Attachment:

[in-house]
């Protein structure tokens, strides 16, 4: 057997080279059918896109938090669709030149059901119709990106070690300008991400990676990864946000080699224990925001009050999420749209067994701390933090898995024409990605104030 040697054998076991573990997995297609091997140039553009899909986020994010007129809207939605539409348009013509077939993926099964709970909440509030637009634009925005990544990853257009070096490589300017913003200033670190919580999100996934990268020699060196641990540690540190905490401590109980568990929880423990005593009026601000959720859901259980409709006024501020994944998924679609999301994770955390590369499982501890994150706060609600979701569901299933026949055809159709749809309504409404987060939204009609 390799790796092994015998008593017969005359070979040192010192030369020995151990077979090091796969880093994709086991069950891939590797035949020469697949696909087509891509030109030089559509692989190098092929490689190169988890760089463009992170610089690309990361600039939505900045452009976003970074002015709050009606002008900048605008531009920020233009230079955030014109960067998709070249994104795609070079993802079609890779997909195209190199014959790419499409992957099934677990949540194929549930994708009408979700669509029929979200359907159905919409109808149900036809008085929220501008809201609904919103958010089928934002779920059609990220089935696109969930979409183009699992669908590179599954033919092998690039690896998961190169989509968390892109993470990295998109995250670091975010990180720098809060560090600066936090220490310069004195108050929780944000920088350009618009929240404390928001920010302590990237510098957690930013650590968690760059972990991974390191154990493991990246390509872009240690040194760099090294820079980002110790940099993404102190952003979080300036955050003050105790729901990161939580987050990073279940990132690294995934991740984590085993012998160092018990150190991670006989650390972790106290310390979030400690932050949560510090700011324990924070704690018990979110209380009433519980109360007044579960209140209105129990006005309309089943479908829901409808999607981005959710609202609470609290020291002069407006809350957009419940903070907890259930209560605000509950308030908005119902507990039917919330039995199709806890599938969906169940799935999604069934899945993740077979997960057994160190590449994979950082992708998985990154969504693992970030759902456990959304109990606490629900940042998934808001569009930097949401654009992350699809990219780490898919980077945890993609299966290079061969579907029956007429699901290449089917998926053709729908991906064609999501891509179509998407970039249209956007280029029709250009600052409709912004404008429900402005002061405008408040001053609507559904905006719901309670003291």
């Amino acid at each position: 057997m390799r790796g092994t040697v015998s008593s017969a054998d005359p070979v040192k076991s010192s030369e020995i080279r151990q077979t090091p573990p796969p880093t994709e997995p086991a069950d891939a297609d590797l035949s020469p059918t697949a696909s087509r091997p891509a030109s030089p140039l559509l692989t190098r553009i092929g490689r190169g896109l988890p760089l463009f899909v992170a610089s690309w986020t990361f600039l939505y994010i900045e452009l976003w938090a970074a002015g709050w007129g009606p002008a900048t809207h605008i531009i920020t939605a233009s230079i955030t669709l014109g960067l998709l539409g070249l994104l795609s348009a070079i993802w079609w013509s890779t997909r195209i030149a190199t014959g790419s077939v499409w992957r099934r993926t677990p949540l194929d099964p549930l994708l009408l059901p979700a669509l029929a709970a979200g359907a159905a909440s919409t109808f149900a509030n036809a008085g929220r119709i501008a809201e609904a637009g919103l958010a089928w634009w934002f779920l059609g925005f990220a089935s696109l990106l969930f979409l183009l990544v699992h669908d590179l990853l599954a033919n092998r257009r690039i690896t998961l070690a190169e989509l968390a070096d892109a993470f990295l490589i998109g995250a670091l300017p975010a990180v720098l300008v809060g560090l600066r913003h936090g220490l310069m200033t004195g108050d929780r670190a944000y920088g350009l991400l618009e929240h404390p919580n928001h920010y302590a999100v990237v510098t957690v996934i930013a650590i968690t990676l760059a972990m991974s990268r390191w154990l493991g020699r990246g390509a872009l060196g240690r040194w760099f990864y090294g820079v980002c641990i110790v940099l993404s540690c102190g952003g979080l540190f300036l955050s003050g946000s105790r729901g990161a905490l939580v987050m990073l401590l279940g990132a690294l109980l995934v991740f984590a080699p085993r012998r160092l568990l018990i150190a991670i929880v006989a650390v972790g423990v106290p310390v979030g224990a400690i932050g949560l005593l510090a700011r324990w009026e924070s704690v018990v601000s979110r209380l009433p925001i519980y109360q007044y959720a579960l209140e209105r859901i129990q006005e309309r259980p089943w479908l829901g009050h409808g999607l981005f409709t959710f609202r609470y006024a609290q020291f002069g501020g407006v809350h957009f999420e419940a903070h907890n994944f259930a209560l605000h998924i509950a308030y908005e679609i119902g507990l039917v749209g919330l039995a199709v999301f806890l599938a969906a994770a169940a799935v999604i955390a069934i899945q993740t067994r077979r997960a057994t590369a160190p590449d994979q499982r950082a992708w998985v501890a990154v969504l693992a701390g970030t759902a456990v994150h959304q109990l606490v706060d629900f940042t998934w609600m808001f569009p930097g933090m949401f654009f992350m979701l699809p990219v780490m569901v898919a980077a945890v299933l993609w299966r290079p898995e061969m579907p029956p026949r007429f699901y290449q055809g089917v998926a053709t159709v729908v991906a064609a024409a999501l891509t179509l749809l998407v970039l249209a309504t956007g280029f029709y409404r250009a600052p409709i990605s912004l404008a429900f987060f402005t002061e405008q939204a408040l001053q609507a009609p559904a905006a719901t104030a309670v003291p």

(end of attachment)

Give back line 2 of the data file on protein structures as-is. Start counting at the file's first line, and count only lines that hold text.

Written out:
């Protein structure tokens, strides 16, 4: 057997080279059918896109938090669709030149059901119709990106070690300008991400990676990864946000080699224990925001009050999420749209067994701390933090898995024409990605104030 040697054998076991573990997995297609091997140039553009899909986020994010007129809207939605539409348009013509077939993926099964709970909440509030637009634009925005990544990853257009070096490589300017913003200033670190919580999100996934990268020699060196641990540690540190905490401590109980568990929880423990005593009026601000959720859901259980409709006024501020994944998924679609999301994770955390590369499982501890994150706060609600979701569901299933026949055809159709749809309504409404987060939204009609 390799790796092994015998008593017969005359070979040192010192030369020995151990077979090091796969880093994709086991069950891939590797035949020469697949696909087509891509030109030089559509692989190098092929490689190169988890760089463009992170610089690309990361600039939505900045452009976003970074002015709050009606002008900048605008531009920020233009230079955030014109960067998709070249994104795609070079993802079609890779997909195209190199014959790419499409992957099934677990949540194929549930994708009408979700669509029929979200359907159905919409109808149900036809008085929220501008809201609904919103958010089928934002779920059609990220089935696109969930979409183009699992669908590179599954033919092998690039690896998961190169989509968390892109993470990295998109995250670091975010990180720098809060560090600066936090220490310069004195108050929780944000920088350009618009929240404390928001920010302590990237510098957690930013650590968690760059972990991974390191154990493991990246390509872009240690040194760099090294820079980002110790940099993404102190952003979080300036955050003050105790729901990161939580987050990073279940990132690294995934991740984590085993012998160092018990150190991670006989650390972790106290310390979030400690932050949560510090700011324990924070704690018990979110209380009433519980109360007044579960209140209105129990006005309309089943479908829901409808999607981005959710609202609470609290020291002069407006809350957009419940903070907890259930209560605000509950308030908005119902507990039917919330039995199709806890599938969906169940799935999604069934899945993740077979997960057994160190590449994979950082992708998985990154969504693992970030759902456990959304109990606490629900940042998934808001569009930097949401654009992350699809990219780490898919980077945890993609299966290079061969579907029956007429699901290449089917998926053709729908991906064609999501891509179509998407970039249209956007280029029709250009600052409709912004404008429900402005002061405008408040001053609507559904905006719901309670003291």